Legal professional privilege tips

Legal professional privilege can keep in-house lawyers awake at night. In this article we take a look at the top tips to help in-house lawyers to sleep soundly.

Legal professional privilege (LPP) is a client claim for privilege over communications made for the dominant purpose of seeking or providing legal advice or lawyer communications for use in current or anticipated legal proceedings.

Significant challenges can arise around understanding and claiming LPP in the in-house context.

Acting in the lawyer’s capacity?

In-house lawyers frequently engage in both legal and non-legal (e.g. commercial) activities within the organisation and often find themselves, or their client, struggling to draw the line between acting as an independent legal advisor and a business advisor.

It is common for in-house lawyers to signpost in their communications that they are subject to LPP by labelling their emails ‘subject to legal professional privilege’ or similar. To raise awareness and reduce confusion, in-house lawyers and their internal stakeholders might benefit from similarly signposting that their communications made in a non-legal business advisor role are not subject to LPP.

Dominant Purpose?


While a communication does not have to be for the sole purpose of legal advice or proceedings, one of those purposes needs to be the dominant purpose. If it is not, the claim for privilege may be weak at best.

This is especially relevant in the in-house environment as communications can be made and documents can be prepared for multiple purposes, including legal, operational, commercial and financial purposes. Recent court decisions (particularly the recent Optus experience) have emphasised that clear and sufficient evidence will be needed to establish that the dominant purpose of the communication was for a legal purpose at the time they were made.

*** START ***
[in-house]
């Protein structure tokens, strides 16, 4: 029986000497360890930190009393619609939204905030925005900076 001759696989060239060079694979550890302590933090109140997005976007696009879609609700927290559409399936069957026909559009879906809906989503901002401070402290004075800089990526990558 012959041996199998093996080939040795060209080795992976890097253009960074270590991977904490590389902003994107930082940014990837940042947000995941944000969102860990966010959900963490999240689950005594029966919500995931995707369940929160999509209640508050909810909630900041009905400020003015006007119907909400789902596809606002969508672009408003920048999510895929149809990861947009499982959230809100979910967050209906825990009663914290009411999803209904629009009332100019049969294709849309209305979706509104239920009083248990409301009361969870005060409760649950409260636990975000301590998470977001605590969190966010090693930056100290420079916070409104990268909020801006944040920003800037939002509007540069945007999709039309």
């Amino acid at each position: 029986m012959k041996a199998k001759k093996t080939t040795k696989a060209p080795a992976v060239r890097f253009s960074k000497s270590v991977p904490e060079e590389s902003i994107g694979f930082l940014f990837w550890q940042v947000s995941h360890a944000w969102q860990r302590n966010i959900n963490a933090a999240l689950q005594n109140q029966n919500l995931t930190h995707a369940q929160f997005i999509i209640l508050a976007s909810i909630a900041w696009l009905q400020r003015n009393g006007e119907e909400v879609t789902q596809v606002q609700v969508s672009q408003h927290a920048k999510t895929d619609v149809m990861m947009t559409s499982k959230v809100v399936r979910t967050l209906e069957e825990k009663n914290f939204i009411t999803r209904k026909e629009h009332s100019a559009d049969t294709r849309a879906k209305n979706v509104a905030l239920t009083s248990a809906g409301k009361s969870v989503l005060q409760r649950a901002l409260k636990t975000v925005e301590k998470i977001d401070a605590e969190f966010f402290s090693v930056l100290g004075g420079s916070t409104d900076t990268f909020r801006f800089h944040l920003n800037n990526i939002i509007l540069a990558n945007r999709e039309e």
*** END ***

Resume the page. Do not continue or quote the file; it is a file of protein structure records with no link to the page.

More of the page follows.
Waived Privilege?

To avoid the privilege being inadvertently waived, it is important to ensure that no action is taken that is inconsistent with the maintenance of the privilege. A disclosure of a significant part of the privileged communications can result in privilege being waived over the entire communications.

Every additional recipient may increase the risk of privilege being waived, as the communication moves further away from the original purpose of the communication, and those with a genuine need to know. To guard against legal advice going viral within the organisation, in-house lawyers should take time to help their internal stakeholders to understand the concept and importance of LPP.

Other top tips?

Other helpful hints to assist the organisation’s lawyers to act independently in their lawyer capacity and attract LPP include:

  • Consider ensuring that in-house legal lawyers are only be supervised by and directly report to the general counsel
  • Consider a policy to help to ensure in-house legal counsel are independent and not subject to the directions of other managers (non-lawyers) in the business
  • Legal advice should ideally not be mixed with other advice or comments provided in relation to business strategy or commercial operations when in-house lawyers are acting in their legal role
  • While it is necessary to keep stakeholders informed, limit recipients of legal advice communications to those who need to know
  • Upskill internal stakeholders should avoid referring directly to the fact of legal advice and the contents or substance of the advice in resultant communications, as this may compromise the privilege and may constitute a waiver of it
  • When sending legal advice or sharing confidential information, remind the internal stakeholder recipients that they should not circulate legal advice or privileged communications widely among the stakeholders or outside the organisation
  • Develop a policy and internal training about LPP to reduce the risk of inadvertent disclosure of privileged communication.

Cady Simpson is a member of the QLS In-house Counsel Committee.

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